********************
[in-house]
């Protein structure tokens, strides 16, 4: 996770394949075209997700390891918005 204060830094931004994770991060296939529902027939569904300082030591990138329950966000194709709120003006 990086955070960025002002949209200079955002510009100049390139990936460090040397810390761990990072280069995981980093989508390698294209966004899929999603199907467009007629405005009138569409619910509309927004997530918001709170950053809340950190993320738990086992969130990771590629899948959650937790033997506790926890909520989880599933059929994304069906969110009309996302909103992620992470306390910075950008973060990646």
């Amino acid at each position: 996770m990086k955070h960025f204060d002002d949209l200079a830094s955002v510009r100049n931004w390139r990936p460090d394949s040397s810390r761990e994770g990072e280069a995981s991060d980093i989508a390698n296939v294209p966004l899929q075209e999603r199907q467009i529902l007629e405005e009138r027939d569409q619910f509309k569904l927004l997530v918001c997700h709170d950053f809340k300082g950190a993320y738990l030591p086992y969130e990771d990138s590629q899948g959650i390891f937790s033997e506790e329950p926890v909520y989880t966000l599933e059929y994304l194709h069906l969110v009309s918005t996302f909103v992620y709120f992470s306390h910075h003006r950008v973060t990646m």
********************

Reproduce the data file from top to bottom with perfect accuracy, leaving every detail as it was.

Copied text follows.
[in-house]
């Protein structure tokens, strides 16, 4: 996770394949075209997700390891918005 204060830094931004994770991060296939529902027939569904300082030591990138329950966000194709709120003006 990086955070960025002002949209200079955002510009100049390139990936460090040397810390761990990072280069995981980093989508390698294209966004899929999603199907467009007629405005009138569409619910509309927004997530918001709170950053809340950190993320738990086992969130990771590629899948959650937790033997506790926890909520989880599933059929994304069906969110009309996302909103992620992470306390910075950008973060990646």
């Amino acid at each position: 996770m990086k955070h960025f204060d002002d949209l200079a830094s955002v510009r100049n931004w390139r990936p460090d394949s040397s810390r761990e994770g990072e280069a995981s991060d980093i989508a390698n296939v294209p966004l899929q075209e999603r199907q467009i529902l007629e405005e009138r027939d569409q619910f509309k569904l927004l997530v918001c997700h709170d950053f809340k300082g950190a993320y738990l030591p086992y969130e990771d990138s590629q899948g959650i390891f937790s033997e506790e329950p926890v909520y989880t966000l599933e059929y994304l194709h069906l969110v009309s918005t996302f909103v992620y709120f992470s306390h910075h003006r950008v973060t990646m």